Based on an analysis of other Daspletosaurus material, the researchers estimate that this dinosaur was not fully grown when it died. It was probably around ten years of age, measured 5.8 metres and weighed more than half a tonne. This dinosaur suffered a number of injuries, one dorsal rib shows evidence of a fracture but this was well healed by the time the animal died. It is the skull and the jaws that show most signs of pathology. Not all the injuries to the skull came from bites, but there is plenty of evidence preserved on the bones to indicate that this dinosaur lived a tough life and that it had its face bitten on numerous occasions. Many of the bite marks do match the tell-tale shape of puncture wounds from Tyrannosaur teeth, including one particularly savage bite that left a considerable tooth-shaped hole in the back of the skull.
Pathology on the Skull and Upper Jaw Bones of the Daspletosaurus Specimen
Picture Credit: PeerJ
The picture above shows a digital image of the premaxilla, maxilla and other skull bones with the arrows indicating different injuries that were sustained.
A. = A bite to the tip of the snout leaving a sub-circular depression with a diameter of 13 mm and a depth of 6 mm.
B. = A lesion in the bone that resembles a tyrannosaurid bite and drag mark. Lesion is 22 mm long and at its widest 8 mm, maximum depth 1.5 mm.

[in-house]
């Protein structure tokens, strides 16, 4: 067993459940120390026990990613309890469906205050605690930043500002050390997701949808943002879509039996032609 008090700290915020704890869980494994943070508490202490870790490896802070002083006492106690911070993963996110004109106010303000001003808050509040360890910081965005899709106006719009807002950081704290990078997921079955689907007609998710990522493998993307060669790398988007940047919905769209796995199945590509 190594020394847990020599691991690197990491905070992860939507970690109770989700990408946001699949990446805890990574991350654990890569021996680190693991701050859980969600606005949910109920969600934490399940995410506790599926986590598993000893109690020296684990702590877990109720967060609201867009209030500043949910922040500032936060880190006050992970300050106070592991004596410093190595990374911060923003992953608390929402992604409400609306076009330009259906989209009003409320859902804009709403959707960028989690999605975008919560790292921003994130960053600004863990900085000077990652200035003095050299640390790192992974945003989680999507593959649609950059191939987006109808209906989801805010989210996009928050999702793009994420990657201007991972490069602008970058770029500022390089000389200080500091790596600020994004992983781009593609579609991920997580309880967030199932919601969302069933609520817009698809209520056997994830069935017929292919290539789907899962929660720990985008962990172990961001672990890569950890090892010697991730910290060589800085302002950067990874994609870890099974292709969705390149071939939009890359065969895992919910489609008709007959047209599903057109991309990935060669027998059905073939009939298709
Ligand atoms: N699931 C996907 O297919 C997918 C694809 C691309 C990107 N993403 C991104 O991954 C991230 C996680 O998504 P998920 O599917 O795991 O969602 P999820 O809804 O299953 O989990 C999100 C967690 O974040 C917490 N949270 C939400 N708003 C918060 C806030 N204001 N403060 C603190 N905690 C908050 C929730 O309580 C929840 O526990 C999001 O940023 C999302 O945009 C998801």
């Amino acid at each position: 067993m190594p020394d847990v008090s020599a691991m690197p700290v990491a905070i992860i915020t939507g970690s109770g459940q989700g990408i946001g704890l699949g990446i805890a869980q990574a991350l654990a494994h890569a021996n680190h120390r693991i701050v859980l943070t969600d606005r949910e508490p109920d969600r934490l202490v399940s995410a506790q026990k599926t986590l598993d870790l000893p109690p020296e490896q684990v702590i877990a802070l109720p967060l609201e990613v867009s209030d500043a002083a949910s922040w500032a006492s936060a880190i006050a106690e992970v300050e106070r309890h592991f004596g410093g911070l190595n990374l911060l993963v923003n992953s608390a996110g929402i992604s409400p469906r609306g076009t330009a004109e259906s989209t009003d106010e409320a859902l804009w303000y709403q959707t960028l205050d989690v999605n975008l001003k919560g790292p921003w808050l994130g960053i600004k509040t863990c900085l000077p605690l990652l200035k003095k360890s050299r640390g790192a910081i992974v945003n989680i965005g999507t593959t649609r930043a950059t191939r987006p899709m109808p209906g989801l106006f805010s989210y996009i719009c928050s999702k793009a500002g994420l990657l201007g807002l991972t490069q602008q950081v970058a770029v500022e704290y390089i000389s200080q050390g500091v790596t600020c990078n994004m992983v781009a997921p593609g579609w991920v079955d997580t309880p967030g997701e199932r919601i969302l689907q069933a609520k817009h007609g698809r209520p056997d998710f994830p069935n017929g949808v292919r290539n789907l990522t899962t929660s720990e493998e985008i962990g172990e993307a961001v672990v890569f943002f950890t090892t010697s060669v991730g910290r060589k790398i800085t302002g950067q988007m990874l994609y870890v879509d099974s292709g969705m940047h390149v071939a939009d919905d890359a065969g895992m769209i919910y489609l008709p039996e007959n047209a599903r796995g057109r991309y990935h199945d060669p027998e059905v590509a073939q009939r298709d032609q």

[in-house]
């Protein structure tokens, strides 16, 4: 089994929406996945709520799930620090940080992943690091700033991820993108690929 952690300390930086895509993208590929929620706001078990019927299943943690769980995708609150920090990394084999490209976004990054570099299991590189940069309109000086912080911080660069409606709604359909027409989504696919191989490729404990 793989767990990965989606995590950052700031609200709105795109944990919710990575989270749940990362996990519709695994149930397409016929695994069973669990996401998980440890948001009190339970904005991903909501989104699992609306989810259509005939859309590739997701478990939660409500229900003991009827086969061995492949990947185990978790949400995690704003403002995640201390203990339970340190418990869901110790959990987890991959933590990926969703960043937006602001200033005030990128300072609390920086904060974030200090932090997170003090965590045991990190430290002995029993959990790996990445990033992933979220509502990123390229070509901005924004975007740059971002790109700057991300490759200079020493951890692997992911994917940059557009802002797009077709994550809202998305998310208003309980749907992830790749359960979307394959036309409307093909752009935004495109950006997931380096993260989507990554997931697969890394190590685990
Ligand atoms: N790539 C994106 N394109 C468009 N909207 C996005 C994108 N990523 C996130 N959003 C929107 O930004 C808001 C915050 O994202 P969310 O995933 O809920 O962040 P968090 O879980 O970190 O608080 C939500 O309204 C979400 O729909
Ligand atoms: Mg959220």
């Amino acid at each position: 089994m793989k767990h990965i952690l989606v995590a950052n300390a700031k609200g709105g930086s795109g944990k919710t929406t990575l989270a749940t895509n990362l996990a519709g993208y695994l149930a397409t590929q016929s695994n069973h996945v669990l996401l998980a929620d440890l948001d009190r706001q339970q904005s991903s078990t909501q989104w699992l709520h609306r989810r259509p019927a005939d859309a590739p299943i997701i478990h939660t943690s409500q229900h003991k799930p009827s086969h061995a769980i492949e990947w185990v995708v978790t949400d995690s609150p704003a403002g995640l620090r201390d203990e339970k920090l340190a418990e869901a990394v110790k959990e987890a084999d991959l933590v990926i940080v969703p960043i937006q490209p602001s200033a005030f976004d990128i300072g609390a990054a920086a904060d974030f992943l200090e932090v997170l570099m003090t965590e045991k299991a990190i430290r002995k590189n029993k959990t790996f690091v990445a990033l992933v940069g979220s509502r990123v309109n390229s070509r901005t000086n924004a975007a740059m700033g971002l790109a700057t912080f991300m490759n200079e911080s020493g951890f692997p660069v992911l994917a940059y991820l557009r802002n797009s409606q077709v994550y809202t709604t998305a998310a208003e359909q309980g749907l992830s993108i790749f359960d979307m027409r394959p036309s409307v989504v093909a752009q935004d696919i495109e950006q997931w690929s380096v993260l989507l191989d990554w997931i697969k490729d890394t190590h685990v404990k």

C. = Comma shaped potential bite and drag mark on the maxilla which is 22.5 mm long and about 6.5 mm wide at its maximum width.
E. = A puncture wound on the left nasal bone approximately 9 mm radius and 2 mm deep. Most likely caused by a bite.
All these lesions show signs of healing so they are regarded as premortem.
2. = The base of the left maxilla is broken and these breaks can be aligned with the left lacrimal bone. This damage could have been caused either when this animal was alive or as a result of feeding postmortem, or perhaps by trampling or transport by water to the final resting place of the carcase. This damage is treated conservatively by the authors and regarded as indeterminate, not being classed either as premortem or postmortem damage.
The right surangular bone (rear most portion of the jaw that abuts the dentary and sits above the angular bone), also shows signs of premortem damage. There are a number of lesions and patches of osteomyeltic bone (bone which shows signs of infection). This pathology also supports the hypothesis that the Daspletosaurus suffered a series of facial injuries when the animal was alive.
A Close up of the Right Surangular Bone Showing Evidence of Lesion
Picture Credit: PeerJ
The red arrow in the picture shows the roughened bone area that indicates a lesion. Below this lesion a lighter (light grey) area can be seen, this is almost circular in shape. This is damage to the fossil that was probably caused by the excavation process.
The scientists also point out evidence of postmortem damage to the specimen. This damage is defined based on the lack of any indications of healing (swelling, reactive bone). There are a series of tooth marks with one set of bite-marks found on the medial side of the right dentary (inside of the bone facing the tongue). A number of other elements have been noted that show possible signs of biting which indicate feeding on the carcase. The spaces between the tooth marks suggest that a large Theropod made these marks, probably scavenging on the carcase prior to its burial.